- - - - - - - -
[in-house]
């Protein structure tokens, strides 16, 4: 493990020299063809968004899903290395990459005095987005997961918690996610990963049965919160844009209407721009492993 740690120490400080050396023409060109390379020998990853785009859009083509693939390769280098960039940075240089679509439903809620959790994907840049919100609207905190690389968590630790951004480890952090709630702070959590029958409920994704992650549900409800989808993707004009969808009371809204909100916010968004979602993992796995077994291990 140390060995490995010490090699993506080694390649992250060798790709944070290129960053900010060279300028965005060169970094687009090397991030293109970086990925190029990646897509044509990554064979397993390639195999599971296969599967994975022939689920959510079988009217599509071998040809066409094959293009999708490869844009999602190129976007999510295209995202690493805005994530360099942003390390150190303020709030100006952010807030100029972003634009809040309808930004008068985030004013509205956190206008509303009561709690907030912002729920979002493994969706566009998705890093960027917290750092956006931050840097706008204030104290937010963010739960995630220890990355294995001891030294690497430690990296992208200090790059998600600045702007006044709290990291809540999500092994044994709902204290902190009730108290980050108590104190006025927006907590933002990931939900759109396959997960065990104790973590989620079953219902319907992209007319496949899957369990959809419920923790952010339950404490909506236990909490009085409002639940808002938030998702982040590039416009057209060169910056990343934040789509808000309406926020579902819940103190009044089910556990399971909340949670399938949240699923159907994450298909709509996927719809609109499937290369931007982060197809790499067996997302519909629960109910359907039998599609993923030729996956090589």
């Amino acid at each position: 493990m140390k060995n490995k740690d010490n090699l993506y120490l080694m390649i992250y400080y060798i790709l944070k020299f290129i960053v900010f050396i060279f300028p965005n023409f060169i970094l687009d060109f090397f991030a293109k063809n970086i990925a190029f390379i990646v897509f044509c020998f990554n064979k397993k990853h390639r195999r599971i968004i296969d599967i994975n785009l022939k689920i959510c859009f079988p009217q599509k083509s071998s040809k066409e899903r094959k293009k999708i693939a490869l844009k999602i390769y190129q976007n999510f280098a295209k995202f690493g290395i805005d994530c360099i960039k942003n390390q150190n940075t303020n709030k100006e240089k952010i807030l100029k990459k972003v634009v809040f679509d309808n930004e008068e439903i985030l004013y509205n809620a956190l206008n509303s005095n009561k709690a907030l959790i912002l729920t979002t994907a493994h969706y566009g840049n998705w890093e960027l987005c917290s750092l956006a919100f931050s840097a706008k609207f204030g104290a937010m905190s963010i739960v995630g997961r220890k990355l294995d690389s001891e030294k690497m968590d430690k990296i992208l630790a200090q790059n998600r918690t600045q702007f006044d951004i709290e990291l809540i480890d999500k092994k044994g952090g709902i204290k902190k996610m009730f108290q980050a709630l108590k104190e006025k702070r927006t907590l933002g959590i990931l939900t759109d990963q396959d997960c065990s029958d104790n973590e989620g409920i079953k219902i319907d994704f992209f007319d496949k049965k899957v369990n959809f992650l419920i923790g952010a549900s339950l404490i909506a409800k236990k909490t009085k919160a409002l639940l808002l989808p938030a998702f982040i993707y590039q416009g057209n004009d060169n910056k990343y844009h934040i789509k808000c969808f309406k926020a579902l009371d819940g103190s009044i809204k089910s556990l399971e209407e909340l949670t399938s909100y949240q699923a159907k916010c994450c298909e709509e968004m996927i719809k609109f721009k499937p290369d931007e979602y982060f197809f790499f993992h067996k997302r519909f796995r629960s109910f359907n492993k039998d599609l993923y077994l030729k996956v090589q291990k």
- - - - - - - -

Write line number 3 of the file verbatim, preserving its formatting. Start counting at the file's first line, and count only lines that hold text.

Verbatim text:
């Amino acid at each position: 493990m140390k060995n490995k740690d010490n090699l993506y120490l080694m390649i992250y400080y060798i790709l944070k020299f290129i960053v900010f050396i060279f300028p965005n023409f060169i970094l687009d060109f090397f991030a293109k063809n970086i990925a190029f390379i990646v897509f044509c020998f990554n064979k397993k990853h390639r195999r599971i968004i296969d599967i994975n785009l022939k689920i959510c859009f079988p009217q599509k083509s071998s040809k066409e899903r094959k293009k999708i693939a490869l844009k999602i390769y190129q976007n999510f280098a295209k995202f690493g290395i805005d994530c360099i960039k942003n390390q150190n940075t303020n709030k100006e240089k952010i807030l100029k990459k972003v634009v809040f679509d309808n930004e008068e439903i985030l004013y509205n809620a956190l206008n509303s005095n009561k709690a907030l959790i912002l729920t979002t994907a493994h969706y566009g840049n998705w890093e960027l987005c917290s750092l956006a919100f931050s840097a706008k609207f204030g104290a937010m905190s963010i739960v995630g997961r220890k990355l294995d690389s001891e030294k690497m968590d430690k990296i992208l630790a200090q790059n998600r918690t600045q702007f006044d951004i709290e990291l809540i480890d999500k092994k044994g952090g709902i204290k902190k996610m009730f108290q980050a709630l108590k104190e006025k702070r927006t907590l933002g959590i990931l939900t759109d990963q396959d997960c065990s029958d104790n973590e989620g409920i079953k219902i319907d994704f992209f007319d496949k049965k899957v369990n959809f992650l419920i923790g952010a549900s339950l404490i909506a409800k236990k909490t009085k919160a409002l639940l808002l989808p938030a998702f982040i993707y590039q416009g057209n004009d060169n910056k990343y844009h934040i789509k808000c969808f309406k926020a579902l009371d819940g103190s009044i809204k089910s556990l399971e209407e909340l949670t399938s909100y949240q699923a159907k916010c994450c298909e709509e968004m996927i719809k609109f721009k499937p290369d931007e979602y982060f197809f790499f993992h067996k997302r519909f796995r629960s109910f359907n492993k039998d599609l993923y077994l030729k996956v090589q291990k």